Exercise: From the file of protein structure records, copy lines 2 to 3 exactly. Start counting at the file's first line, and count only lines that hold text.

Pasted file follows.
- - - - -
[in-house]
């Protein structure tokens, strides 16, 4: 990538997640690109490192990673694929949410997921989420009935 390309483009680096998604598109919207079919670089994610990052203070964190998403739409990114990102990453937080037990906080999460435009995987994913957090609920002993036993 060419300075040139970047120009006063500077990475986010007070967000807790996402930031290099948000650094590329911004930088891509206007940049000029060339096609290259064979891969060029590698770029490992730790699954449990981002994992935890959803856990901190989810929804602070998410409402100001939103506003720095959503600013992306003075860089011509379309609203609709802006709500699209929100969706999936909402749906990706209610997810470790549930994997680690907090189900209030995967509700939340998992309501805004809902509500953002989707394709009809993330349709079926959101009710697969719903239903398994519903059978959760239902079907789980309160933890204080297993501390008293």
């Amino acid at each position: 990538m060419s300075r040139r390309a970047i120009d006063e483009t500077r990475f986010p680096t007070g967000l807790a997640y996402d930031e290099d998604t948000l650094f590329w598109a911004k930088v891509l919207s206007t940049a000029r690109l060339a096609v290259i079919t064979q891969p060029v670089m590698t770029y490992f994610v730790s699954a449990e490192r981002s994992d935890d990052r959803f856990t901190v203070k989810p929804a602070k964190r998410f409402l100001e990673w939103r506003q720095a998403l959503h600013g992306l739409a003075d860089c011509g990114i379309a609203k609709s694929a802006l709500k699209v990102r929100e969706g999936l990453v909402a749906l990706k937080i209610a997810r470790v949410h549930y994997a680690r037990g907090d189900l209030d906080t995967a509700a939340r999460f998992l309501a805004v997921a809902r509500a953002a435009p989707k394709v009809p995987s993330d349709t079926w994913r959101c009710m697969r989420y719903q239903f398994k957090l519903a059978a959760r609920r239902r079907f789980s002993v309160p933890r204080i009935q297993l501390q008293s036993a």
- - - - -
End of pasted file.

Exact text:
């Protein structure tokens, strides 16, 4: 990538997640690109490192990673694929949410997921989420009935 390309483009680096998604598109919207079919670089994610990052203070964190998403739409990114990102990453937080037990906080999460435009995987994913957090609920002993036993 060419300075040139970047120009006063500077990475986010007070967000807790996402930031290099948000650094590329911004930088891509206007940049000029060339096609290259064979891969060029590698770029490992730790699954449990981002994992935890959803856990901190989810929804602070998410409402100001939103506003720095959503600013992306003075860089011509379309609203609709802006709500699209929100969706999936909402749906990706209610997810470790549930994997680690907090189900209030995967509700939340998992309501805004809902509500953002989707394709009809993330349709079926959101009710697969719903239903398994519903059978959760239902079907789980309160933890204080297993501390008293």
């Amino acid at each position: 990538m060419s300075r040139r390309a970047i120009d006063e483009t500077r990475f986010p680096t007070g967000l807790a997640y996402d930031e290099d998604t948000l650094f590329w598109a911004k930088v891509l919207s206007t940049a000029r690109l060339a096609v290259i079919t064979q891969p060029v670089m590698t770029y490992f994610v730790s699954a449990e490192r981002s994992d935890d990052r959803f856990t901190v203070k989810p929804a602070k964190r998410f409402l100001e990673w939103r506003q720095a998403l959503h600013g992306l739409a003075d860089c011509g990114i379309a609203k609709s694929a802006l709500k699209v990102r929100e969706g999936l990453v909402a749906l990706k937080i209610a997810r470790v949410h549930y994997a680690r037990g907090d189900l209030d906080t995967a509700a939340r999460f998992l309501a805004v997921a809902r509500a953002a435009p989707k394709v009809p995987s993330d349709t079926w994913r959101c009710m697969r989420y719903q239903f398994k957090l519903a059978a959760r609920r239902r079907f789980s002993v309160p933890r204080i009935q297993l501390q008293s036993a």